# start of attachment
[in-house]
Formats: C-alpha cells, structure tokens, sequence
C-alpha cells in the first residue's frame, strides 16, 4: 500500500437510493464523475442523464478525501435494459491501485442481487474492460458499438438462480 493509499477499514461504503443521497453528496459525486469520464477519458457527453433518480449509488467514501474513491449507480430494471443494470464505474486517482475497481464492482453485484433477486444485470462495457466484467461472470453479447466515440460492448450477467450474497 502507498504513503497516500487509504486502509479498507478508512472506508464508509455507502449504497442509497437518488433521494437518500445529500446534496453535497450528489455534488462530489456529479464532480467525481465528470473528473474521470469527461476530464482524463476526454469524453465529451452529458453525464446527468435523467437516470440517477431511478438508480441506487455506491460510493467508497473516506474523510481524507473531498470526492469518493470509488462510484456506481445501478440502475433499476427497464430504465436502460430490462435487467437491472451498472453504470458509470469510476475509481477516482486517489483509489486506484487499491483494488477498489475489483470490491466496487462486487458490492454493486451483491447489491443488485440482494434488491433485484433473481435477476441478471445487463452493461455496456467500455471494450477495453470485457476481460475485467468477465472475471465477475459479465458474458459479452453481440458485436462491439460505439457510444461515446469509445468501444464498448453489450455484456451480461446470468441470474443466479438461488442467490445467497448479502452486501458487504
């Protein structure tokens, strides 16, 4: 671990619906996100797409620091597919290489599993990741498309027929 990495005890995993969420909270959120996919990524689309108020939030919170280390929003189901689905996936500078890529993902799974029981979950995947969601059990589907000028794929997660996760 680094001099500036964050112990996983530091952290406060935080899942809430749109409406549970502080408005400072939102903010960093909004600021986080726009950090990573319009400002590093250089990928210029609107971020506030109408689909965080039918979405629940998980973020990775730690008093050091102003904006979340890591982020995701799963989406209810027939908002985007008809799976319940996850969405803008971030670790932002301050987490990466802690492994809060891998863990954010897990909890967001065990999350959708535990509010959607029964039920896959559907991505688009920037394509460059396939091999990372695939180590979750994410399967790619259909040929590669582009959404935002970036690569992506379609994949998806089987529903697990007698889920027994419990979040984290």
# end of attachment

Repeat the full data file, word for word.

[in-house]
Formats: C-alpha cells, structure tokens, sequence
C-alpha cells in the first residue's frame, strides 16, 4: 500500500437510493464523475442523464478525501435494459491501485442481487474492460458499438438462480 493509499477499514461504503443521497453528496459525486469520464477519458457527453433518480449509488467514501474513491449507480430494471443494470464505474486517482475497481464492482453485484433477486444485470462495457466484467461472470453479447466515440460492448450477467450474497 502507498504513503497516500487509504486502509479498507478508512472506508464508509455507502449504497442509497437518488433521494437518500445529500446534496453535497450528489455534488462530489456529479464532480467525481465528470473528473474521470469527461476530464482524463476526454469524453465529451452529458453525464446527468435523467437516470440517477431511478438508480441506487455506491460510493467508497473516506474523510481524507473531498470526492469518493470509488462510484456506481445501478440502475433499476427497464430504465436502460430490462435487467437491472451498472453504470458509470469510476475509481477516482486517489483509489486506484487499491483494488477498489475489483470490491466496487462486487458490492454493486451483491447489491443488485440482494434488491433485484433473481435477476441478471445487463452493461455496456467500455471494450477495453470485457476481460475485467468477465472475471465477475459479465458474458459479452453481440458485436462491439460505439457510444461515446469509445468501444464498448453489450455484456451480461446470468441470474443466479438461488442467490445467497448479502452486501458487504
């Protein structure tokens, strides 16, 4: 671990619906996100797409620091597919290489599993990741498309027929 990495005890995993969420909270959120996919990524689309108020939030919170280390929003189901689905996936500078890529993902799974029981979950995947969601059990589907000028794929997660996760 680094001099500036964050112990996983530091952290406060935080899942809430749109409406549970502080408005400072939102903010960093909004600021986080726009950090990573319009400002590093250089990928210029609107971020506030109408689909965080039918979405629940998980973020990775730690008093050091102003904006979340890591982020995701799963989406209810027939908002985007008809799976319940996850969405803008971030670790932002301050987490990466802690492994809060891998863990954010897990909890967001065990999350959708535990509010959607029964039920896959559907991505688009920037394509460059396939091999990372695939180590979750994410399967790619259909040929590669582009959404935002970036690569992506379609994949998806089987529903697990007698889920027994419990979040984290």